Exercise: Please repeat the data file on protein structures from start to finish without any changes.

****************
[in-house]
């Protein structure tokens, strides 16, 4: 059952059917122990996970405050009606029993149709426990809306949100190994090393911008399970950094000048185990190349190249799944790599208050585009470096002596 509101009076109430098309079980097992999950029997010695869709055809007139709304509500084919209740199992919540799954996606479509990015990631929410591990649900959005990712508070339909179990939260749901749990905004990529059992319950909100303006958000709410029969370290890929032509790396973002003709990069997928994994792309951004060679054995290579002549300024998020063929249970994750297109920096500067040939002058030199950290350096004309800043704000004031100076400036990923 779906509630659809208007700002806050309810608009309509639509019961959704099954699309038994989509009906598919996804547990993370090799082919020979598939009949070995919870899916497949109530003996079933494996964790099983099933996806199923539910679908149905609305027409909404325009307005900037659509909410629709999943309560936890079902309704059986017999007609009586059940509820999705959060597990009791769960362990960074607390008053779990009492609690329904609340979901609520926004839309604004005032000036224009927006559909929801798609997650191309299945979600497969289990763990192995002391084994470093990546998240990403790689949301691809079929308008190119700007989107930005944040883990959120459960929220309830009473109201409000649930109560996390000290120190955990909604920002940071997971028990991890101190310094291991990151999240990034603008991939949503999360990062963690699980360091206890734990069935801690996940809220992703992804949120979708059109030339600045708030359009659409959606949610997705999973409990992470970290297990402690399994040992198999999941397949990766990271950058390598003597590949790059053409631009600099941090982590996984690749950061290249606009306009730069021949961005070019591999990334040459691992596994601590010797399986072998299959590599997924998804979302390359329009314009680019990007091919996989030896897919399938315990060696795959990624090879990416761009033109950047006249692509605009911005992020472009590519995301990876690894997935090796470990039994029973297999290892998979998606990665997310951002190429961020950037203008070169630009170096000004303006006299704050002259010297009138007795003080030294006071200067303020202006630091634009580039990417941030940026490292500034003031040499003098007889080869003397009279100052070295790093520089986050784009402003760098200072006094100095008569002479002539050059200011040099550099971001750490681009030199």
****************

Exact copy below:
[in-house]
């Protein structure tokens, strides 16, 4: 059952059917122990996970405050009606029993149709426990809306949100190994090393911008399970950094000048185990190349190249799944790599208050585009470096002596 509101009076109430098309079980097992999950029997010695869709055809007139709304509500084919209740199992919540799954996606479509990015990631929410591990649900959005990712508070339909179990939260749901749990905004990529059992319950909100303006958000709410029969370290890929032509790396973002003709990069997928994994792309951004060679054995290579002549300024998020063929249970994750297109920096500067040939002058030199950290350096004309800043704000004031100076400036990923 779906509630659809208007700002806050309810608009309509639509019961959704099954699309038994989509009906598919996804547990993370090799082919020979598939009949070995919870899916497949109530003996079933494996964790099983099933996806199923539910679908149905609305027409909404325009307005900037659509909410629709999943309560936890079902309704059986017999007609009586059940509820999705959060597990009791769960362990960074607390008053779990009492609690329904609340979901609520926004839309604004005032000036224009927006559909929801798609997650191309299945979600497969289990763990192995002391084994470093990546998240990403790689949301691809079929308008190119700007989107930005944040883990959120459960929220309830009473109201409000649930109560996390000290120190955990909604920002940071997971028990991890101190310094291991990151999240990034603008991939949503999360990062963690699980360091206890734990069935801690996940809220992703992804949120979708059109030339600045708030359009659409959606949610997705999973409990992470970290297990402690399994040992198999999941397949990766990271950058390598003597590949790059053409631009600099941090982590996984690749950061290249606009306009730069021949961005070019591999990334040459691992596994601590010797399986072998299959590599997924998804979302390359329009314009680019990007091919996989030896897919399938315990060696795959990624090879990416761009033109950047006249692509605009911005992020472009590519995301990876690894997935090796470990039994029973297999290892998979998606990665997310951002190429961020950037203008070169630009170096000004303006006299704050002259010297009138007795003080030294006071200067303020202006630091634009580039990417941030940026490292500034003031040499003098007889080869003397009279100052070295790093520089986050784009402003760098200072006094100095008569002479002539050059200011040099550099971001750490681009030199």